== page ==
Having a jar of home-made garlic infused oil on hand is almost a must in my kitchen. You can use just a bit of the garlic in recipes that call for it (and it is so much better than the commercial varieties of chopped garlic), or you can also take only the oil for stir-frying, or adding to salad dressings, etc. I personally find using a little of both is great for the base of marinades and the like.
Making some for yourself is not difficult at all, but you do need to be a little careful as improper procedures can result in potentially harmful spoilage. Both salt and refrigeration are required if you wish to keep the preparation for any longer than a few days and, after years of doing things this way, I can happily say that I have never had any problems…
For this batch, I used:
- ½ cup chopped fresh Garlic (about 2 good sized heads);
- 1 generous tablespoon of coarse salt (non-iodized preferred);
- 1 ½ cups Oil (for the choice of type read on).
The ratio of salt to garlic used here is just about right, in my experience. It will help prevent spoilage but not yield too salty a result. As for the quantity of oil, there is no magic amount. A lesser quantity, say just a cup, will obviously result in a stronger tasting oil more quickly, but a cup and a half is fine too. I probably wouldn’t use much more though.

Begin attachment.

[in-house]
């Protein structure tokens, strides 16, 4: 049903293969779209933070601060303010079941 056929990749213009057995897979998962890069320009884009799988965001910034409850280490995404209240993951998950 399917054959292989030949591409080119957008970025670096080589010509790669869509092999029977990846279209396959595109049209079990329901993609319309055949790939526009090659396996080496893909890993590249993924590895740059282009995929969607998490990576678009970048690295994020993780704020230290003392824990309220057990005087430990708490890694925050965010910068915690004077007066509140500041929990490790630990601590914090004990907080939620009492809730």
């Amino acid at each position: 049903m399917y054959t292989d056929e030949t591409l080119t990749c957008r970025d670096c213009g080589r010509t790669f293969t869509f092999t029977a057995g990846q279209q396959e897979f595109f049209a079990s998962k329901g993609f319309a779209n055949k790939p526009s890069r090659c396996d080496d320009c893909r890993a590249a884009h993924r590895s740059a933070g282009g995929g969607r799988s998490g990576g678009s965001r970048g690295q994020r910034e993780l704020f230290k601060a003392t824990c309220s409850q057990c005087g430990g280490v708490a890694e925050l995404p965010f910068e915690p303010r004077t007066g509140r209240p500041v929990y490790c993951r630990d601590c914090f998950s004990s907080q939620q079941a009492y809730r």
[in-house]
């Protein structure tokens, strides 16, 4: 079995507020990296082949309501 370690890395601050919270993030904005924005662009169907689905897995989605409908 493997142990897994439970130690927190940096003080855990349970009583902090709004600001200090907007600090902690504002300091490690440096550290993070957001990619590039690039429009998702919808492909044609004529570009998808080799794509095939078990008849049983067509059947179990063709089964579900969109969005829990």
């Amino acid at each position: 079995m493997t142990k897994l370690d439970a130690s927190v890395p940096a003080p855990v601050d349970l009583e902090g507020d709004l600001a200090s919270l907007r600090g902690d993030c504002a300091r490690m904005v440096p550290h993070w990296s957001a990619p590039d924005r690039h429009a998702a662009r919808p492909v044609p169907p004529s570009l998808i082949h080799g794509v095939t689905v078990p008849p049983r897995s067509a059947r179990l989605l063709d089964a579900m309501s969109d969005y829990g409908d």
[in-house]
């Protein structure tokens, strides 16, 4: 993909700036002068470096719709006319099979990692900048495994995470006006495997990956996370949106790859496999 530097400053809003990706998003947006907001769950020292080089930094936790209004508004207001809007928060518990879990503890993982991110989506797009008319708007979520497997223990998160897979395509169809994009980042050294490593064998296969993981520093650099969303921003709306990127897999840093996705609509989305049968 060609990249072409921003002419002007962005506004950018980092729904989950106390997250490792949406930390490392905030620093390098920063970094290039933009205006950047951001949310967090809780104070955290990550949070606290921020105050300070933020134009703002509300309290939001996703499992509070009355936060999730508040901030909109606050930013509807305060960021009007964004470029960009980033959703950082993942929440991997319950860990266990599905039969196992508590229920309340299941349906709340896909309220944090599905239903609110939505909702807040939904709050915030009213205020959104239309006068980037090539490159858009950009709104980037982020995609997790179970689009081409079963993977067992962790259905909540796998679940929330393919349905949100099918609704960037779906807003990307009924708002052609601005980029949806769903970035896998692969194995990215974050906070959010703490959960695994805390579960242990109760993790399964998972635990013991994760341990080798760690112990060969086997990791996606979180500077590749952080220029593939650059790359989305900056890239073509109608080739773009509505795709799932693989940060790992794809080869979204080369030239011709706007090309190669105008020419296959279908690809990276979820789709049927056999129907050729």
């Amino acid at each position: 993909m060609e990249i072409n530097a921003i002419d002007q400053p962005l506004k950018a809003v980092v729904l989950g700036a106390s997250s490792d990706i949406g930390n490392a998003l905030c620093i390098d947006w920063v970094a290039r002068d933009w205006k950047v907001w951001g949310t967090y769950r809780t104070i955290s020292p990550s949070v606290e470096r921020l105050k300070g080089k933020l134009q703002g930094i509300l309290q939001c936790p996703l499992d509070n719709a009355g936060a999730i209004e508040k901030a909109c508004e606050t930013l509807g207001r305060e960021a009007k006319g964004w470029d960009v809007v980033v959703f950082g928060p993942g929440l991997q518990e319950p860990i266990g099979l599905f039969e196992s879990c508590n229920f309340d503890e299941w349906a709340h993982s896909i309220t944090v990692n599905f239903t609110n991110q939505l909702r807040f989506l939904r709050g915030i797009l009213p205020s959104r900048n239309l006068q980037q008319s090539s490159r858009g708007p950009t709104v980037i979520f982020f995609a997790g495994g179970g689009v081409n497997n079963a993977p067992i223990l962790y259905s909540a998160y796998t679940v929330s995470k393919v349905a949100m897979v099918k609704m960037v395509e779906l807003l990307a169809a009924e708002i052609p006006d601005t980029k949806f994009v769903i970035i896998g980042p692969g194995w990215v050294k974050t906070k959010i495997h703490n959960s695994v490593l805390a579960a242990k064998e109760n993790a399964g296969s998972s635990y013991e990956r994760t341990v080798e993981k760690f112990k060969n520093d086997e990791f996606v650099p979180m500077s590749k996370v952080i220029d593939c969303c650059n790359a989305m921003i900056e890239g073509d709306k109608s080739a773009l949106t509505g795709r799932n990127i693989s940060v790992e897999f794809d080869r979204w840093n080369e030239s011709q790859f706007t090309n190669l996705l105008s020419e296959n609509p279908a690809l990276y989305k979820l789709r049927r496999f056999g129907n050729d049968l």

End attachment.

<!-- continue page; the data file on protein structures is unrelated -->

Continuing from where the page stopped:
As to the choice of oil, this is up to you and depends upon the eventual use. If you are only going to be making salad dressings, for example, using an extra-virgin olive oil would be great but anything too strong tasting will limit the use a bit. I am using a very light and mild (non-virgin) olive oil here and I have on occasion used just a plain neutral-tasting vegetable oil, and sometimes a blend.
Put your garlic and salt in a suitable jar and combine them together. Don’t give just a few token stirs with a spoon but really mix them vigorously. This will not only allow the salt to penetrate the garlic fragments, it will also help develop the flavors of the garlic itself.
After you add the oil, stir again, and then put the covered container in the fridge. You will note that, once it chills, the oil becomes opaque and very thick. This is normal, however, and it will quickly revert to its normal appearance after only 10 or 15 minutes at room temperature. In practice though, I usually spoon out as much as I need without needing to ‘melt’ it.
You will probably want to let the mixture sit for a few days to allow the flavor to penetrate the oil but, after that, it is ready for use. I find that I use the oil more quickly than the garlic and so I replenish this from time to time. The garlic will darken somewhat as time passes, but the flavor will last for several months. I suspect that the mixture will actually last for considerable longer than that before it begins to deteriorate but I generally find that I use up the garlic pieces within 3 months or so and need to make a new batch.
Anyway, this is just a simple little post today but, if you haven’t tried doing this yet, I predict you will find it a practice you want to continue…